It’s the scary season. Haunted houses and spooky events are everywhere. People pay money to be frightened. If you are one of those people, you enter a creepy house knowing that you are going to scream, jump, and be scared out of your wits. Even though you know some sort of creature is going to jump out in front of you, the exact appearance, location, and timing of the creepy being are unknown. The result is that you yell in terror and your heart races when you see it. You are purposefully walking into a location that you know – in your head – is going to scare you, and yet your body still responds in fear.
Children who are in foster or adoptive families are there because something went wrong, and they previously experienced abuse, neglect or trauma. Children with hard histories are in new environments that can be startling, scary, and unsettling, even when they are safe. The new people can feel creepy, and the new house can feel haunted. As a result, kids often walk around on high alert, ready to defend themselves against the next scary encounter. Meanwhile, the adults caring for wounded children do not perceive their home as haunted at all. They know the children are in a safe place. The challenging behaviors of children who have been harmed can be baffling to the adults in their lives.
To bridge this gap in understanding, it is essential for foster, adoptive, and relative parents to understand the difference between safety and felt safety. The physical well-being of a child is of utmost importance. That seems to go without saying. But from a child’s perspective, felt safety is just as important. Until a child feels safe, they will not behave like someone who is in a safe and secure place. Instead, they will be on high alert, ready to defend themselves at any moment against the frightening things they may or may not encounter.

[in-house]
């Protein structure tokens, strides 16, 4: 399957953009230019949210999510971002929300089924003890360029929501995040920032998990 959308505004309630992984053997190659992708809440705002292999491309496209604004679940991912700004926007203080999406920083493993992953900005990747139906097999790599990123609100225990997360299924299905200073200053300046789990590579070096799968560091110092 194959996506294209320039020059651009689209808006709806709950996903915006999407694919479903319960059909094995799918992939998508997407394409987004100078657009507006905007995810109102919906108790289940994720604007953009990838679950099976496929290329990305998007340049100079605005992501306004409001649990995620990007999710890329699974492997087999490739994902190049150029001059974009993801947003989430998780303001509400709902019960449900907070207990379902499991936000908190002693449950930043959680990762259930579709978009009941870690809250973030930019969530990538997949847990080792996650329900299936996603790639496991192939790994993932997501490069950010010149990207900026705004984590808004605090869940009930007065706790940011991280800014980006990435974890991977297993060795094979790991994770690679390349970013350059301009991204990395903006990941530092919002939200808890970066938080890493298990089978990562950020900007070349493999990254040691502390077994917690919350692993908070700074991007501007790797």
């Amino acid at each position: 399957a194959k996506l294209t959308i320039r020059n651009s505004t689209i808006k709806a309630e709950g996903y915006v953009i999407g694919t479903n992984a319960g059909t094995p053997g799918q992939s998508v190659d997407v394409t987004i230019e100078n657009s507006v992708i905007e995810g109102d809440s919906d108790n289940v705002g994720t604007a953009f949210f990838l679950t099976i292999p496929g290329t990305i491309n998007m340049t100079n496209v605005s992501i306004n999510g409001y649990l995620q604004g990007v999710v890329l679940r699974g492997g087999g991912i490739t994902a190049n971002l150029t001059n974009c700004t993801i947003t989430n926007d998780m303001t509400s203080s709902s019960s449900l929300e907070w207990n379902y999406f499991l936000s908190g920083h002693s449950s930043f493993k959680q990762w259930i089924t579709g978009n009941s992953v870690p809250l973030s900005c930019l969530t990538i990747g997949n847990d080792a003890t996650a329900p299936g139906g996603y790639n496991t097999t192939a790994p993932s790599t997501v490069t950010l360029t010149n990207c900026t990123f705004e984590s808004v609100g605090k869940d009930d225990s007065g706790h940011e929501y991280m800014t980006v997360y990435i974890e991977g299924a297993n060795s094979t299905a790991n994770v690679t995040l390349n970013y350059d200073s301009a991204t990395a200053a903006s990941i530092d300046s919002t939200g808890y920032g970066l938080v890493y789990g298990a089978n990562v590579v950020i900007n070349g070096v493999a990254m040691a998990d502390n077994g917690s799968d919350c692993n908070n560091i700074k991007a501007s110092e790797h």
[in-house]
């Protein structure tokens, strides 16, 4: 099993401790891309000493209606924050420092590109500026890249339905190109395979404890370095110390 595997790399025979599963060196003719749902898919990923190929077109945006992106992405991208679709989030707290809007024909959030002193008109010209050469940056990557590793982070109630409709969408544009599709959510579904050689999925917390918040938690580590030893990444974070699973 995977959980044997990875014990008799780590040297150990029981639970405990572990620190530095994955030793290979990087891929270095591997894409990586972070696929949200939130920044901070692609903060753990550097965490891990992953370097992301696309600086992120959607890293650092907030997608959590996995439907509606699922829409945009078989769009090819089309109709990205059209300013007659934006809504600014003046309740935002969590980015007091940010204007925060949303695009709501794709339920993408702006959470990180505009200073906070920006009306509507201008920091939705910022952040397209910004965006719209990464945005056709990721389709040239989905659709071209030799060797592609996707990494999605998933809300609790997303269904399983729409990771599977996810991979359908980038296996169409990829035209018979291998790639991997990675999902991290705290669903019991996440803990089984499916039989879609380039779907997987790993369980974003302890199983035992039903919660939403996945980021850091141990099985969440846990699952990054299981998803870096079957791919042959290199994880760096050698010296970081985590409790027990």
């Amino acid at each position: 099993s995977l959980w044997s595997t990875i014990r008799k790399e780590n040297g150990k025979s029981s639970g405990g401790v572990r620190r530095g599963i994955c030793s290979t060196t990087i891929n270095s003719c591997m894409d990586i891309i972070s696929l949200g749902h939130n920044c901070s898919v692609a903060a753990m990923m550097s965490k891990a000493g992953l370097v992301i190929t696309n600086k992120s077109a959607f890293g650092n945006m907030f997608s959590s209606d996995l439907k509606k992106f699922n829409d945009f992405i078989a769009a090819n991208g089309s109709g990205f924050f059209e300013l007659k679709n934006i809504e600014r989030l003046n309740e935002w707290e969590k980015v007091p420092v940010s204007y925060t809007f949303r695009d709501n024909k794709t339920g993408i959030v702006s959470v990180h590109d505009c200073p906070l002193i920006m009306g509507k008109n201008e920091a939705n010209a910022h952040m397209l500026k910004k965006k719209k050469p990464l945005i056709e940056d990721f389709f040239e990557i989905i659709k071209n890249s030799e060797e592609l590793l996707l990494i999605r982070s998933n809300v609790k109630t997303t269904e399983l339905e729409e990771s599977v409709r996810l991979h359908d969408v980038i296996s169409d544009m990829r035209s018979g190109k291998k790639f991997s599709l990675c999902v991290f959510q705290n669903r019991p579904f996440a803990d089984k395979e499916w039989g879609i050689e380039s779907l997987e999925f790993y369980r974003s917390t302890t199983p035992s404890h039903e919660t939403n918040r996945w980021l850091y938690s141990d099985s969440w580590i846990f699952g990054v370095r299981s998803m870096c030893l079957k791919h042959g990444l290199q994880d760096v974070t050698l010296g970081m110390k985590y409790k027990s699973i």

This is not a conscious choice that a foster or adopted child makes. Rather, it is a protective strategy that draws from three possible responses to fear: fight, flight, or freeze. Children with hard histories walk around in a chronic state of fear. As Dr. Karyn Purvis said, “Chronic fear is like a schoolyard bully that scares a child into behaving poorly. Caregivers and parents might easily confuse fear-based outbursts with willful disobedience, but they are not the same thing at all.”
So, what are caregivers of children living in a state of fear to do? Is there any hope for change? Absolutely!
The brain – at any age – is plastic. This means kids can heal from past wounds and learn new ways of relating and responding. Felt safety is one of the first steps on the road to healing. To establish felt safety for at-risk children, caregivers should:
1. Be a detective.
Gather as much information about a child’s history as possible to determine what could send a child into the fear response state. For example, if a child has a history of abuse behind locked doors at night, caregivers should be aware of leaving doors open at bedtime. Often, caregivers are given little to no information about a child’s history. If this is the case, parents can track patterns of behavior. When challenging behaviors are linked to a specific situation, parents can connect how past experiences may be causing a negative reaction.
2. Lower expectations.
Children from hard places will have a lower tolerance for stress, anxiety, and unknown circumstances. They should not be compared to other children their age who have not experienced trauma. Foster, adoptive, and relative caregivers should give ample warning before transitioning from one activity to the next. Children from trauma might need more help getting ready for the day, with homework, going to bed, and with schedules for the next day. Keeping expectations low will help establish felt safety.
3. Food, water, and exercise.
We can’t stress enough the importance of exercise, protein-rich foods, and hydration for kids who have experienced trauma. Find ways to incorporate physical movement together throughout the day. A walk or throwing the ball together is a fantastic way to transition from getting off the bus to homework time. Snacks every two hours and an unlimited supply of water will help children with trauma histories achieve optimal brain functioning.
Imagine living in a state of haunted-house-like fear – all the time. That’s what many of our children feel when they are living in new families. This concept can be confusing to caregivers. What’s even more confusing is what to do about it.